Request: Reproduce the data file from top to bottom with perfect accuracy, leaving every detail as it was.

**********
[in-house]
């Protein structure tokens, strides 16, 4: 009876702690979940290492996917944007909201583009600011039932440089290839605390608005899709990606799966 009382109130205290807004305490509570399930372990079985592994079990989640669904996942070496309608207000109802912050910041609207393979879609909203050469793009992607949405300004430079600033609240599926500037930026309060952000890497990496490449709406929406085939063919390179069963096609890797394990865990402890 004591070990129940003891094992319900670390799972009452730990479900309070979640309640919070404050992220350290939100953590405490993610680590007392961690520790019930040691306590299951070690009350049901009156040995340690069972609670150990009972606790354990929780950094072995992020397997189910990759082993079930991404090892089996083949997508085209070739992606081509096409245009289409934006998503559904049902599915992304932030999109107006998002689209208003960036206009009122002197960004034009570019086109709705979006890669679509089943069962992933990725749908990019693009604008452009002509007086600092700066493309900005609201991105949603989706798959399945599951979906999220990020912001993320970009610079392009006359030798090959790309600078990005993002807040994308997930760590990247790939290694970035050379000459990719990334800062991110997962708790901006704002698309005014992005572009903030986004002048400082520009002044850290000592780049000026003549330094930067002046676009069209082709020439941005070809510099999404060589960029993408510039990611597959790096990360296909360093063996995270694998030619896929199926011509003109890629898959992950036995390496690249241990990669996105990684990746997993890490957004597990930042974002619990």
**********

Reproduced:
[in-house]
């Protein structure tokens, strides 16, 4: 009876702690979940290492996917944007909201583009600011039932440089290839605390608005899709990606799966 009382109130205290807004305490509570399930372990079985592994079990989640669904996942070496309608207000109802912050910041609207393979879609909203050469793009992607949405300004430079600033609240599926500037930026309060952000890497990496490449709406929406085939063919390179069963096609890797394990865990402890 004591070990129940003891094992319900670390799972009452730990479900309070979640309640919070404050992220350290939100953590405490993610680590007392961690520790019930040691306590299951070690009350049901009156040995340690069972609670150990009972606790354990929780950094072995992020397997189910990759082993079930991404090892089996083949997508085209070739992606081509096409245009289409934006998503559904049902599915992304932030999109107006998002689209208003960036206009009122002197960004034009570019086109709705979006890669679509089943069962992933990725749908990019693009604008452009002509007086600092700066493309900005609201991105949603989706798959399945599951979906999220990020912001993320970009610079392009006359030798090959790309600078990005993002807040994308997930760590990247790939290694970035050379000459990719990334800062991110997962708790901006704002698309005014992005572009903030986004002048400082520009002044850290000592780049000026003549330094930067002046676009069209082709020439941005070809510099999404060589960029993408510039990611597959790096990360296909360093063996995270694998030619896929199926011509003109890629898959992950036995390496690249241990990669996105990684990746997993890490957004597990930042974002619990």